Obama’s Wars is not a fun or exciting book, even during its most engrossing passages. But I can see it being a worthwhile read even for a person who skims a few chapters, becomes overwhelmed by the political comple
Nov 28, 2011 Trena rated it 4 of 5 stars  ·  review of another edition
Recommends it for: The Steely-Nerved Politico
While the boyfriend and I both enjoy reading, we have completely different tastes. I am history and science; he is politics and law. However, on our trip to Ecuador I was afraid of running out of book (1491: New Revelations of the Americas Before Columbus, the perfect companion for a trip to South America) and so I "borrowed" the copy of Obama's Wars he'd brought with him.

I was fascinated. I'd always suspected Bob Woodward of resting on his Watergate laurels for the past 37 years (I know exactly

This book might be useful as a case study for the decision-making process among civilian and military agencies during wartime, but as a read for general interest, it's mostly repetitive and unsatisfying. A more honest title would be The Process of Deciding How Many Troops to Send to Afghanistan, in 2009 & 2010.

I don't usually read nonfiction political books, but because I happen to have thrown a bunch of them in my $10-per-shopping-bag buy, I happen to have read three of them within six mon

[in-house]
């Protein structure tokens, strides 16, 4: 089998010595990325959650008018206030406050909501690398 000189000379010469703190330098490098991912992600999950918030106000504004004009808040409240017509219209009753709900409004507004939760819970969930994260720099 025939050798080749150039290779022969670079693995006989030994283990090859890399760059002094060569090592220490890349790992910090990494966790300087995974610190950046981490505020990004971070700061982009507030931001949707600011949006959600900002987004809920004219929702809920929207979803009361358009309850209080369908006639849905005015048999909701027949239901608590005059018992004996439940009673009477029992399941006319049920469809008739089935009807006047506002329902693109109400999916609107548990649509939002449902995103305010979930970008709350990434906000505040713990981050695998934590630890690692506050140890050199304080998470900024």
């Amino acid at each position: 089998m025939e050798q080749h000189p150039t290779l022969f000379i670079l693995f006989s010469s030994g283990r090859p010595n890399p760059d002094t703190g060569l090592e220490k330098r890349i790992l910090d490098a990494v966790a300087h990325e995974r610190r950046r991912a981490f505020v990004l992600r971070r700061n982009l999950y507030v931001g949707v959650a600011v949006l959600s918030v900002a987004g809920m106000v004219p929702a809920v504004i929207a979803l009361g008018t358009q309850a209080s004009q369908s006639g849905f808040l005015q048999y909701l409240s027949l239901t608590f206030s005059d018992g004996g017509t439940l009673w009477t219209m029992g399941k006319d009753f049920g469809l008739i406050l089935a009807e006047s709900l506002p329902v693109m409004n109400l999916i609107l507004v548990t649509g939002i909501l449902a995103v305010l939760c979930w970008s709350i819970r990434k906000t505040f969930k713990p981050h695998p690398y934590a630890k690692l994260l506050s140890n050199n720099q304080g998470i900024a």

Jonathan Mckay
First: The title has a typo. It should be titled 'Obama's war' as there is no reporting on decisions related to Iraq.

The Good:

Woodward has remarkable access. He paints a picture that makes sense, and has more anecdotes about the top levels of government than anyone. Woodward shows how decision making happens, and that White House politics is really a permutation of regular office politics (both in Republican and Democrat administrations). He keeps good track of all the actors rather than relyin
Japhy Grant
As expected, Woodward offers a masterful minute by minute account of the Obama administration's execution of drawdowns in Iraq and mostly Afghanistan. It's a portrait of an engaged, pragmatic young President whose focus on results often comes off as cerebral and bloodless; that is to say, there's little new herea about Obama we don't already know.